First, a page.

Week after week glided away in the St. Clare mansion, and the waves of life settled back to their usual flow, where that little bark had gone down. For how imperiously, how coolly, in disregard of all one's feeling, does the hard, cold, uninteresting course of daily realities move on! Still must we eat, and drink, and sleep, and wake again, — still bargain, buy, sell, ask and answer questions, — pursue, in short, a thousand shadows, though all interest in them be over; the cold mechanical habit of living remaining, after all vital interest in it has fled.
All the interests and hopes of St. Clare's life had unconsciously wound themselves around this child. It was for Eva that he had managed his property; it was for Eva that he had planned the disposal of his time; and, to do this and that for Eva, — to buy, improve, alter, and arrange, or dispose something for her, — had been so long his habit, that now she was gone, there seemed nothing to be thought of, and nothing to be done.
True, there was another life, — a life which, once believed in, stands as a solemn, significant figure before the otherwise unmeaning ciphers of time, changing them to orders of mysterious, untold value. St. Clare knew this well; and often, in many a weary hour, he heard that slender, childish voice calling him to the skies, and saw that little hand pointing to him the way of life; but a heavy lethargy of sorrow lay on him, — he could not arise. He had one of those natures which could better and more clearly conceive of religious things from its own perceptions and instincts, than many a matter-of-fact and practical Christian. The gift to appreciate and the sense to feel the finer shades and relations of moral things, often seems an attribute of those whose whole life shows a careless disregard of them. Hence Moore, Byron, Goethe, often speak words more wisely descriptive of the true religious sentiment, than another man, whose whole life is governed by it. In such minds, disregard of religion is a more fearful treason, — a more deadly sin.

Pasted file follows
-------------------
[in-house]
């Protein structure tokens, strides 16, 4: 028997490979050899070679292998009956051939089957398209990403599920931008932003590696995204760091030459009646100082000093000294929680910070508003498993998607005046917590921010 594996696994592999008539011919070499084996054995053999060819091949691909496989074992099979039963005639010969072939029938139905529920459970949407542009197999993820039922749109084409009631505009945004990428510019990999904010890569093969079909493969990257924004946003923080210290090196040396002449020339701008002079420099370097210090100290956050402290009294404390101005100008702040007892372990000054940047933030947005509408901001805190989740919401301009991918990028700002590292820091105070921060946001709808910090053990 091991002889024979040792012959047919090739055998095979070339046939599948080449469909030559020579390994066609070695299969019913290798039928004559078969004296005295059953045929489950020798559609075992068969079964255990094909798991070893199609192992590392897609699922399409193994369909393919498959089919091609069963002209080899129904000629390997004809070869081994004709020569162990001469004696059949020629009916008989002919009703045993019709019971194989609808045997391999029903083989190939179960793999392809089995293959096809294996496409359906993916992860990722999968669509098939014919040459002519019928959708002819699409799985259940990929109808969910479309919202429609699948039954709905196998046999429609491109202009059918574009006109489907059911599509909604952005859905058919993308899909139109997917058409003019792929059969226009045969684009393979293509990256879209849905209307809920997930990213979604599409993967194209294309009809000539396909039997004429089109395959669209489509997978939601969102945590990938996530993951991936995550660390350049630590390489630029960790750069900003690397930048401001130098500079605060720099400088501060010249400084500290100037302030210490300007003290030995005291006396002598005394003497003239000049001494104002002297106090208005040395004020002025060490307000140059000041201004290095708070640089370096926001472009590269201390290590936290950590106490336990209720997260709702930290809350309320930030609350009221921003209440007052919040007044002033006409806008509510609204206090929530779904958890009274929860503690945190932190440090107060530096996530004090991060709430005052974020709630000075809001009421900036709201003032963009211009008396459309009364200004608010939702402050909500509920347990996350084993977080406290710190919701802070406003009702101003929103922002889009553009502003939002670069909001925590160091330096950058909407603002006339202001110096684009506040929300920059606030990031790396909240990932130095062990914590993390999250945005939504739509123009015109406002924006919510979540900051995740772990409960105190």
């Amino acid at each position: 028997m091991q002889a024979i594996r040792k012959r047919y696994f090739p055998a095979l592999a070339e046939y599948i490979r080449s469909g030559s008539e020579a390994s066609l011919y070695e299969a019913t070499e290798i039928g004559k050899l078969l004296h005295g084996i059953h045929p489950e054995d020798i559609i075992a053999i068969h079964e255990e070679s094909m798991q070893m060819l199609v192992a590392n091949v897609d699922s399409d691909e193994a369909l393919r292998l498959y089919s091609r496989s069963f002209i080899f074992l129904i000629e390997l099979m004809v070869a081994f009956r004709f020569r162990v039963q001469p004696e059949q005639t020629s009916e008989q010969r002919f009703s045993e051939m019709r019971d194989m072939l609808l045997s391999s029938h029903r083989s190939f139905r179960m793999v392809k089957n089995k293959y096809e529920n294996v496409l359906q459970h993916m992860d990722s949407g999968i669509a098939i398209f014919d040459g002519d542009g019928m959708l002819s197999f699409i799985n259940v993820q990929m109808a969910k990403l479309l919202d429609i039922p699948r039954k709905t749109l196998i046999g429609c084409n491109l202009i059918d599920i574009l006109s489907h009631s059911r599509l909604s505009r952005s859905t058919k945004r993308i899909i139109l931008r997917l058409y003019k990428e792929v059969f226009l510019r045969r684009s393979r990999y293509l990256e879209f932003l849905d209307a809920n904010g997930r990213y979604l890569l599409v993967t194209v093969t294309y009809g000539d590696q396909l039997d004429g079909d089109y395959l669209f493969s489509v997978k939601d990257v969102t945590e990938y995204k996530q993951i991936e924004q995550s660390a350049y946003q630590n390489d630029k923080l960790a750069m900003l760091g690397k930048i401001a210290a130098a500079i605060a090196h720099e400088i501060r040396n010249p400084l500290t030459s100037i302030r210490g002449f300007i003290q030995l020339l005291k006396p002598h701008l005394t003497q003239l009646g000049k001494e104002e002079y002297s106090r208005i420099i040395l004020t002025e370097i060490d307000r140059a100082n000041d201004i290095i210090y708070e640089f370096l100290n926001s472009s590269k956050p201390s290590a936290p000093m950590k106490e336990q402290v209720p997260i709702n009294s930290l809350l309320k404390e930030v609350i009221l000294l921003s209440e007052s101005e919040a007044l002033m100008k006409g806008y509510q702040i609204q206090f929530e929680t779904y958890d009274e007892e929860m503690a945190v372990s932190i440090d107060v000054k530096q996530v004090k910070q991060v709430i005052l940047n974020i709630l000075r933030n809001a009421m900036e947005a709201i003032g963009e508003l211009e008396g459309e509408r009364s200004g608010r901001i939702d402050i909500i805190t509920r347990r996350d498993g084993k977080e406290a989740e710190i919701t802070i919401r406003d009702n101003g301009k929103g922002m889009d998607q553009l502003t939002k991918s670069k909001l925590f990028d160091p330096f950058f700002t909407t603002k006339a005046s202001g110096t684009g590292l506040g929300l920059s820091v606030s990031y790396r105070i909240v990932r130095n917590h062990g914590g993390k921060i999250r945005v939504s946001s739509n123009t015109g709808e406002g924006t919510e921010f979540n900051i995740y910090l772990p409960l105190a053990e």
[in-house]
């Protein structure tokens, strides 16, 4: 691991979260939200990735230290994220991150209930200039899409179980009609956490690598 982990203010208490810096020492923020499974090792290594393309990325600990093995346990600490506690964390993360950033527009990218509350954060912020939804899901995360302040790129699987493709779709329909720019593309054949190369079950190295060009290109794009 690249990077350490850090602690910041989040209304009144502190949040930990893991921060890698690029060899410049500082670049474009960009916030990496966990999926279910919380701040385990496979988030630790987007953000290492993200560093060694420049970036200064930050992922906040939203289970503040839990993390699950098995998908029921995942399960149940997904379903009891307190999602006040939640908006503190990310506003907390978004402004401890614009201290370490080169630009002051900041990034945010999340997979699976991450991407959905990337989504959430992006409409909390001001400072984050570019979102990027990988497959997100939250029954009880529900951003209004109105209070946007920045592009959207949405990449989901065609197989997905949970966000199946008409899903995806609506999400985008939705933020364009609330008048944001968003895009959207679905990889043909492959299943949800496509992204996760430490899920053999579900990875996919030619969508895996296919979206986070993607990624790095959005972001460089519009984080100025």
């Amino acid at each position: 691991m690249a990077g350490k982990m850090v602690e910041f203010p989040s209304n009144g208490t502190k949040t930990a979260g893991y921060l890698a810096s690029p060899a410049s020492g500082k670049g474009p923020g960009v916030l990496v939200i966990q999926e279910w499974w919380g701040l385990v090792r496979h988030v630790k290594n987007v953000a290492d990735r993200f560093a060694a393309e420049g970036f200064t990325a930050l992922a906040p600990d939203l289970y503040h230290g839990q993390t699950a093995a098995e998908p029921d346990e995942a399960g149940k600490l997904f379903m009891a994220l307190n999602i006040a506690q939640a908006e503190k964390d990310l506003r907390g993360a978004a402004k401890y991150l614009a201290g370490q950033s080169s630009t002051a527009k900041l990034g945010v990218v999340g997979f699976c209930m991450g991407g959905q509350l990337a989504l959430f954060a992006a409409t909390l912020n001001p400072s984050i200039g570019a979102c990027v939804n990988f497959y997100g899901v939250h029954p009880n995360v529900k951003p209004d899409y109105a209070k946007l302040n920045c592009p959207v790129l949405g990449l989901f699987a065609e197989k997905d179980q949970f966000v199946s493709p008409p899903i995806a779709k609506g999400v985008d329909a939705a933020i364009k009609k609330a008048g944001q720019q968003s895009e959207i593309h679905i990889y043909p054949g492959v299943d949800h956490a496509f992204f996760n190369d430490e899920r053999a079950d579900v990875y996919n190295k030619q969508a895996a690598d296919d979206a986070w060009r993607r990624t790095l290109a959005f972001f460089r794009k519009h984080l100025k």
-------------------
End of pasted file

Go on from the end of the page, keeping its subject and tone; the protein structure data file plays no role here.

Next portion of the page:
St. Clare had never pretended to govern himself by any religious obligation; and a certain fineness of nature gave him such an instinctive view of the extent of the requirements of Christianity, that he shrank, by anticipation, from what he felt would be the exactions of his own conscience, if he once did resolve to assume them. For, so inconsistent is human nature, especially in the ideal, that not to undertake a thing at all seems better than to undertake and come short.
Still St. Clare was, in many respects, another man. He read his little Eva's Bible seriously and honestly; he thought more soberly and practically of his relations to his servants, — enough to make him extremely dissatisfied with both his past and present course; and one thing he did, soon after his return to New Orleans, and that was to commence the legal steps necessary to Tom's emancipation, which was to be perfected as soon as he could get through the necessary formalities. Meantime, he attached himself to Tom more and more, every day. In all the wide world, there was nothing that seemed to remind him so much of Eva; and he would insist on keeping him constantly about him, and, fastidious and unapproachable as he was with regard to his deeper feelings, he almost thought aloud to Tom. Nor would any one have wondered at it, who had seen the expression of affection and devotion with which Tom continually followed his young master.